Christians and Muslims for Safe, Just, and Vibrant Cities
by Rick Love
A former Alt-Right hate group leader, a former Al Qaeda recruiter, and a peacemaker walk into a room and all heaven breaks loose!
On April 9-11, we convened a “Seek the Peace of the City” consultation at Duke University. Our goal was to catalyze and equip a national network of Christians and Muslims to create safe, just, and vibrant cities.
This was the first time we have been able to gather with our Muslim partners from around the U.S. Over 40 attendees representing 12 cities gathered for two days to learn together and begin forming plans to combine our efforts for the next two years to bring about transformation in our respective cities.
A former member of an Alt-Right hate group and a former Al Qaeda recruiter shared their poignant, painful stories, and we were all struck by the similarities:
- They experienced abuse or trauma when they were young.
- They joined a hate group that gave them a sense belonging and purpose.
- They acted violently.
- They did not blame their past for their acts of violence; rather, they took responsibility for their own choices.
- Their first step out of the bondage of hate came when someone showed compassion to them.
One surprise for many of us was that statistics show that Right-Wing Extremists are responsible for the vast majority of extremist murders in the last decade. As one participant said, “The data our speakers brought regarding the contrast between acts of terror committed by white supremacists and rogue Muslims was illuminating!”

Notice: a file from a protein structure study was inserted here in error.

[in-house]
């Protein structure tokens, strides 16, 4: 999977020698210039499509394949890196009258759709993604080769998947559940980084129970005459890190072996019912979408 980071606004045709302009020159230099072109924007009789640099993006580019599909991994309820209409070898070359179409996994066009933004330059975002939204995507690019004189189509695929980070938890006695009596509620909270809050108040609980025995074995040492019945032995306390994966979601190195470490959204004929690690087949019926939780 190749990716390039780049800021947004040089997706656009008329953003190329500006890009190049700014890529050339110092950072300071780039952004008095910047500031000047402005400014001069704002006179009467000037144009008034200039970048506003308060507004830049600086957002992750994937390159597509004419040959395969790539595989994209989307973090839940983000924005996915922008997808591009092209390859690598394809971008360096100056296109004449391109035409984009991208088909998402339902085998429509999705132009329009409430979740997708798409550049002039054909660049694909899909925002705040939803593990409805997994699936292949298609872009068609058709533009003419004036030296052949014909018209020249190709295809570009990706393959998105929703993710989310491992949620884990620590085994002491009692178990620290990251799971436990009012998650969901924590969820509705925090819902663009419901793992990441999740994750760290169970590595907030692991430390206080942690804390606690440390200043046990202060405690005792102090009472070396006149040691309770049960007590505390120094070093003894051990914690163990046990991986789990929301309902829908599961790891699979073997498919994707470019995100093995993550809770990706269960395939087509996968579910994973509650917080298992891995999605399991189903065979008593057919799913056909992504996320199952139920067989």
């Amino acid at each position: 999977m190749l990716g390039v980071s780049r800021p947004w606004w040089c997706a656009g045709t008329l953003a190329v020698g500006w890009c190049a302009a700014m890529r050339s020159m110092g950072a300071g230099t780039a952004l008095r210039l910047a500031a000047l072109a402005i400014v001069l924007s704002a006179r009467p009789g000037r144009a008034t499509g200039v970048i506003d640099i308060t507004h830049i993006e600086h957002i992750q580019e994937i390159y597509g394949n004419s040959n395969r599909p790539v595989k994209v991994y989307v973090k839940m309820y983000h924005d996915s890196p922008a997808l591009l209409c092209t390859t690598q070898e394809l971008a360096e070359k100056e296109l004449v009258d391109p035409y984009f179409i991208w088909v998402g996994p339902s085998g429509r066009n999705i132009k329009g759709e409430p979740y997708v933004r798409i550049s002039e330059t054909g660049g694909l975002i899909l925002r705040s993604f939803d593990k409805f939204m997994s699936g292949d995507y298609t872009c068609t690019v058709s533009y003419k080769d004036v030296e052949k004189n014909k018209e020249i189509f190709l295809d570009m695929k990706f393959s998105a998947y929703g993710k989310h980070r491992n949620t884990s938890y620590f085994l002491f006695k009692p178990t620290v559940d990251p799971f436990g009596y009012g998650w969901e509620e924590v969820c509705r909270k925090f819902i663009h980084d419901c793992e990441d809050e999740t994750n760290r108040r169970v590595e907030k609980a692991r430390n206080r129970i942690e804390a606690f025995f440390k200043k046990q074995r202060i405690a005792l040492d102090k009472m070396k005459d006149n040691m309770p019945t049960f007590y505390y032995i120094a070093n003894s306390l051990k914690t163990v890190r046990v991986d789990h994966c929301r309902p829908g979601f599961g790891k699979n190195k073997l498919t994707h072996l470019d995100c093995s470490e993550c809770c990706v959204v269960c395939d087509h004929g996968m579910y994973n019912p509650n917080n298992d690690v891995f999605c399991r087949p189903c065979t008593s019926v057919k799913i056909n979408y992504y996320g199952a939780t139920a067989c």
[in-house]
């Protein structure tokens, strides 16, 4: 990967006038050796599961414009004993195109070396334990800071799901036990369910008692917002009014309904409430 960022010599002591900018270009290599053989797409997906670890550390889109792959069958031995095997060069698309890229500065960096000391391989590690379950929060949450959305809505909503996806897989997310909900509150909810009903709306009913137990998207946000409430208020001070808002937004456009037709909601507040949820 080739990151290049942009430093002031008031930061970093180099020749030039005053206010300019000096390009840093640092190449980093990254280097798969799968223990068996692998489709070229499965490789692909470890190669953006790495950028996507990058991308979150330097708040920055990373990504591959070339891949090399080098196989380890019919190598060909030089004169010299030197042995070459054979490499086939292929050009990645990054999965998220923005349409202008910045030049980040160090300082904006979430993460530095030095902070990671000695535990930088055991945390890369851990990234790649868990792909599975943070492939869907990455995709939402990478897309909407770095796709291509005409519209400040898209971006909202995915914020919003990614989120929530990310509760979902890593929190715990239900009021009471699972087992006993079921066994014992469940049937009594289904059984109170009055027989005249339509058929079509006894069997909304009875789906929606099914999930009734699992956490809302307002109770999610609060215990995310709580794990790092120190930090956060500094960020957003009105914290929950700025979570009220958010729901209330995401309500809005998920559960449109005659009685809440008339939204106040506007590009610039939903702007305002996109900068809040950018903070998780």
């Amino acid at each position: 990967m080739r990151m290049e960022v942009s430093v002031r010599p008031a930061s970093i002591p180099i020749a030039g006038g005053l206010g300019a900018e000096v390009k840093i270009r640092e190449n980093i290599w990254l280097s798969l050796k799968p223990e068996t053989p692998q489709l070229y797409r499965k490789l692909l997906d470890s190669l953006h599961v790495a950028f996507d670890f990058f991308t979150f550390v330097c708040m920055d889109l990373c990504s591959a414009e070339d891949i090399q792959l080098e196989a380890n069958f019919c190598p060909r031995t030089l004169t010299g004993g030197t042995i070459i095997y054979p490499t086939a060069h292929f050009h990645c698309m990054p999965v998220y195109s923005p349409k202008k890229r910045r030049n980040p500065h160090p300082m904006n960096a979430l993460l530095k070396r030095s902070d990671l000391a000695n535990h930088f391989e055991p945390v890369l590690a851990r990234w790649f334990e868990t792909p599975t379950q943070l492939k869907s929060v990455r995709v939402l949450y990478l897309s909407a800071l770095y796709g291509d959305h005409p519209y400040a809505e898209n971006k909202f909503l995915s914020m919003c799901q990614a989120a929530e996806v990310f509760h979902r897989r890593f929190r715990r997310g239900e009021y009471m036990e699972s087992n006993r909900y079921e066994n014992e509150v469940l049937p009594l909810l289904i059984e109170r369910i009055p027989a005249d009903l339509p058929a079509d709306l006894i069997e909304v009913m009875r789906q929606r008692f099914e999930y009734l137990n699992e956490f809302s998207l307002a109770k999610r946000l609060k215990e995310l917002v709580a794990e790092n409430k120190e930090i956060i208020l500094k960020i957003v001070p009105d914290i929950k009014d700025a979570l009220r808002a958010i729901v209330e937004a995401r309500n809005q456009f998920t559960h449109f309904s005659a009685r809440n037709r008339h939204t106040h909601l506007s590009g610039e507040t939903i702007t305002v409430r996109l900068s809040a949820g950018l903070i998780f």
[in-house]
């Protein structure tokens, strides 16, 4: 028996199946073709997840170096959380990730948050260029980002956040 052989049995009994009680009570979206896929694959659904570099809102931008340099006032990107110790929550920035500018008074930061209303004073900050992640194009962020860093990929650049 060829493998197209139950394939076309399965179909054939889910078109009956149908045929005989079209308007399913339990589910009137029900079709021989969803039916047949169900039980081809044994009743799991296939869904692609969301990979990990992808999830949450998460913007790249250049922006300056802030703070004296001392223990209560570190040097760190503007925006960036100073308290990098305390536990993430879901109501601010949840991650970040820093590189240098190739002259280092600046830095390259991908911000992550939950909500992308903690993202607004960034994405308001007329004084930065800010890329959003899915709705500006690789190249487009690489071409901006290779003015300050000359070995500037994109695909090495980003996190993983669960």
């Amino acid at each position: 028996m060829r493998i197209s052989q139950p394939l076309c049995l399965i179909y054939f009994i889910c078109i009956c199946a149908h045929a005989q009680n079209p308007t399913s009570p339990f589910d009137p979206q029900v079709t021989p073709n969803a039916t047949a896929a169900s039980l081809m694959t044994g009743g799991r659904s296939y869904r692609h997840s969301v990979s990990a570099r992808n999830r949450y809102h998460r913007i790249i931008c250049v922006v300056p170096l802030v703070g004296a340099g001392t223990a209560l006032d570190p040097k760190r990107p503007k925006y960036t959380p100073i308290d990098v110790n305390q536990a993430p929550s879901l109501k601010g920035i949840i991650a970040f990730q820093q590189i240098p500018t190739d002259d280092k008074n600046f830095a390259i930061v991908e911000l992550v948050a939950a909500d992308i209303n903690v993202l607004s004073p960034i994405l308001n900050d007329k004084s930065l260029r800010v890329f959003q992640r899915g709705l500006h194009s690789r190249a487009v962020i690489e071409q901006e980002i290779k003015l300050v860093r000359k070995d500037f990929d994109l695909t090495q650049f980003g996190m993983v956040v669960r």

We also heard experts from the Strong Cities Network – a global network of 128 cities focused on undermining violent extremisms - and were thrilled to have Mayor Greg Fischer of Louisville, Kentucky skype into our meeting. PCI’s Martin Brooks works closely with Mayor Fischer to seek the peace of Louisville.
At Peace Catalyst, our normal events are naturally a lived counter-narrative to violent extremisms. Loving relationships between Christians and Muslims foster greater social cohesion and inclusivity, thereby undermining violent narratives. In other words, we show extremists on both sides that there is a better way.
The focus of this consultation was to expand Peace Catalyst's focus beyond strictly Christian-Muslim relations, because we realize we need to engage different sectors of society (e.g., government, law enforcement, education, media, business, etc.) for the flourishing of our cities. We were also challenged to love those in hate groups.
During the first evening of the consultation, a few people stood up and said they have great hope because we have gathered together to work for peace. I felt like that was a word from God. I have great hope. Safe, just, and vibrant cities are possible when we work together.